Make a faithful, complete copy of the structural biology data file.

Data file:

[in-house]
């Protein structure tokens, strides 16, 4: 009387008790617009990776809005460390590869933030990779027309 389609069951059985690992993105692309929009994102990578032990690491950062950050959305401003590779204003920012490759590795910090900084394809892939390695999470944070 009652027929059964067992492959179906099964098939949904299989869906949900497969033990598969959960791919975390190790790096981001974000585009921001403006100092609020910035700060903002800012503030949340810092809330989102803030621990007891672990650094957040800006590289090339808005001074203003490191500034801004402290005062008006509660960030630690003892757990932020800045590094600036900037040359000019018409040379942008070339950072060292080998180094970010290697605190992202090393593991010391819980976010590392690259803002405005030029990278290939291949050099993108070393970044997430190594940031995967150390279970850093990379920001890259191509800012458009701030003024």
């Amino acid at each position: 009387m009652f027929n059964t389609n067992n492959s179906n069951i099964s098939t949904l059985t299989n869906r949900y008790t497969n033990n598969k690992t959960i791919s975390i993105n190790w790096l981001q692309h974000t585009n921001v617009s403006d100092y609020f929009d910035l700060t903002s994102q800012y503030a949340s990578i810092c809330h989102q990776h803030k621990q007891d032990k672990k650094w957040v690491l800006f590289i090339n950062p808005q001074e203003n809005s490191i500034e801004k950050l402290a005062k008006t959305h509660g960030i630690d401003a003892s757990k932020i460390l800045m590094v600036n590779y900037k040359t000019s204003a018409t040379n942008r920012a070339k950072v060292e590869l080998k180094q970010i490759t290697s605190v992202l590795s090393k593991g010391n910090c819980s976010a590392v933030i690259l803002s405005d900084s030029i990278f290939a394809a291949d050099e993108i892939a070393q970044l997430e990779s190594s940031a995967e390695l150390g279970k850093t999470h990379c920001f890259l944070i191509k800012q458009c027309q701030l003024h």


[in-house]
């Protein structure tokens, strides 16, 4: 009387008790617009990776809005460390590869933030990779027309 389609069951059985690992993105692309929009994102990578032990690491950062950050959305401003590779204003920012490759590795910090900084394809892939390695999470944070 009652027929059964067992492959179906099964098939949904299989869906949900497969033990598969959960791919975390190790790096981001974000585009921001403006100092609020910035700060903002800012503030949340810092809330989102803030621990007891672990650094957040800006590289090339808005001074203003490191500034801004402290005062008006509660960030630690003892757990932020800045590094600036900037040359000019018409040379942008070339950072060292080998180094970010290697605190992202090393593991010391819980976010590392690259803002405005030029990278290939291949050099993108070393970044997430190594940031995967150390279970850093990379920001890259191509800012458009701030003024």
């Amino acid at each position: 009387m009652f027929n059964t389609n067992n492959s179906n069951i099964s098939t949904l059985t299989n869906r949900y008790t497969n033990n598969k690992t959960i791919s975390i993105n190790w790096l981001q692309h974000t585009n921001v617009s403006d100092y609020f929009d910035l700060t903002s994102q800012y503030a949340s990578i810092c809330h989102q990776h803030k621990q007891d032990k672990k650094w957040v690491l800006f590289i090339n950062p808005q001074e203003n809005s490191i500034e801004k950050l402290a005062k008006t959305h509660g960030i630690d401003a003892s757990k932020i460390l800045m590094v600036n590779y900037k040359t000019s204003a018409t040379n942008r920012a070339k950072v060292e590869l080998k180094q970010i490759t290697s605190v992202l590795s090393k593991g010391n910090c819980s976010a590392v933030i690259l803002s405005d900084s030029i990278f290939a394809a291949d050099e993108i892939a070393q970044l997430e990779s190594s940031a995967e390695l150390g279970k850093t999470h990379c920001f890259l944070i191509k800012q458009c027309q701030l003024h």